Medical research has shown that laughter has physiological benefits. Short-term benefits include the stimulation of organs, activation of the stress response, and increased stimulation leading to reduction of stress. Pain relief and an improved immune system can be achieved over a longer period of time.

Finding humor in difficult, painful situations can help make those moments bearable. I know that everyone with rare diseases has humorous experiences worth sharing. Many of mine probably wouldn’t make for reading by the general public. (You’ll have to wait for my book.)

I can share about one evening when I found myself in the ER. With IVs in both arms, I was unable to speak or swallow, and breathing was difficult. The neurological team came to evaluate my condition. Wonderful, compassionate women and men, they told me they were determined to return me to “normal” functioning. “We’ll have you eating and speaking in a few days,” the lead doctor said. I used my iPhone to respond that my family and friends may not like that. They just might prefer the more silent Mark.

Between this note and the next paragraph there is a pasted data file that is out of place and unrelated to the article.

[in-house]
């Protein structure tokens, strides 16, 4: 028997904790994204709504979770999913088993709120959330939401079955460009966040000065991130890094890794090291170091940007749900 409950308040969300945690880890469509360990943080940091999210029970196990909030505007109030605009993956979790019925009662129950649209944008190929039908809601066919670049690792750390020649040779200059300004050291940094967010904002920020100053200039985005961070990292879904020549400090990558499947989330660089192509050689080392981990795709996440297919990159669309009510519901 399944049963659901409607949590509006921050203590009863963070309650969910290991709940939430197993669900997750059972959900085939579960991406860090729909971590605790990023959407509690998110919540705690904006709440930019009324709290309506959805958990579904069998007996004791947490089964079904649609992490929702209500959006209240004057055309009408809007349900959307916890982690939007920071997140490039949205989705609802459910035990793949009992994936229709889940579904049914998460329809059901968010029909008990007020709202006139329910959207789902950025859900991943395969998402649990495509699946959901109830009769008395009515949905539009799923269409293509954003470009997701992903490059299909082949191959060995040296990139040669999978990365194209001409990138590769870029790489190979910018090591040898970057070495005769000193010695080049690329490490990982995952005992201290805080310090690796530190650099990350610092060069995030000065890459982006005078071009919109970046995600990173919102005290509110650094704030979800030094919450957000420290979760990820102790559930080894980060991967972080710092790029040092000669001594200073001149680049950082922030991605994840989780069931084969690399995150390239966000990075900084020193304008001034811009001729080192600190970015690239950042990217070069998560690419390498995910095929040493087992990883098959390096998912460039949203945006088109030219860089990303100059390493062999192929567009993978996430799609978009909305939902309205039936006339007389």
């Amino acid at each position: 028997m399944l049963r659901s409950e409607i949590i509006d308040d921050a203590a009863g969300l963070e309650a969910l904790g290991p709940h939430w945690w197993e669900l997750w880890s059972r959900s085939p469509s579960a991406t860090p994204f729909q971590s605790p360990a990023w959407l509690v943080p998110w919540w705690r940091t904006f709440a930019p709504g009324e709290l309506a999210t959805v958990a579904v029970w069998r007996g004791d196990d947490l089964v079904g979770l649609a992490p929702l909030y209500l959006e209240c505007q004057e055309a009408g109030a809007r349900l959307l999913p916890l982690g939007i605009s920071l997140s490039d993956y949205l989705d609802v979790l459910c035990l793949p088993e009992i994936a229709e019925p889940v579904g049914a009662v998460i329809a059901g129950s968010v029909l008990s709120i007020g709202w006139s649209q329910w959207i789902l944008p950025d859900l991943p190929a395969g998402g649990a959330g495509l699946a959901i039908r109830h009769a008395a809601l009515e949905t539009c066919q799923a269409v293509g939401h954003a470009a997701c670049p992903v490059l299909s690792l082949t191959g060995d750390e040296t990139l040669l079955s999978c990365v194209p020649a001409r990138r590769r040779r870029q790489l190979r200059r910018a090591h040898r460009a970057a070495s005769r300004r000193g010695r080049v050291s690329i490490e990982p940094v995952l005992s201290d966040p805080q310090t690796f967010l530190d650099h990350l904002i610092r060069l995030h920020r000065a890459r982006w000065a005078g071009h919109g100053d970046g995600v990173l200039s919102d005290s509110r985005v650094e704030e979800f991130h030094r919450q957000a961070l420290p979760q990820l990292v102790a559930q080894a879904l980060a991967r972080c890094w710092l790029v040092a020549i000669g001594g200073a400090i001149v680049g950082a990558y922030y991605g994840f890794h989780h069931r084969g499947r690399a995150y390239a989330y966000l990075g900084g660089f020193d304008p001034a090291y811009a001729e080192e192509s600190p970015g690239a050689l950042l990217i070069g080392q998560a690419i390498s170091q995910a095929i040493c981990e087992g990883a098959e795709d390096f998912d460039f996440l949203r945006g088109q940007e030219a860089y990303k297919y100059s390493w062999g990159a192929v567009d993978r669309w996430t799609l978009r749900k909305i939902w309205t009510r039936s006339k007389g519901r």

Living with MG is a challenge. Since my diagnosis in 2020, I’ve been forced to spend most of my days at home or in the hospital. COVID-19 hit months before my diagnosis, and fear of the virus isolated me, and others like me with compromised immune systems.

Dark thoughts and the unfilled need for human contact can cause despair. But I can attest that laughter does help. For a few moments, laughter drives the darkness away and, I believe, helps with recovery.

To the Belcher family, their friends and customers, thank you. You’ve made this guy laugh. You’ve helped me manage my MG. You demonstrate that laughter can be the best medicine.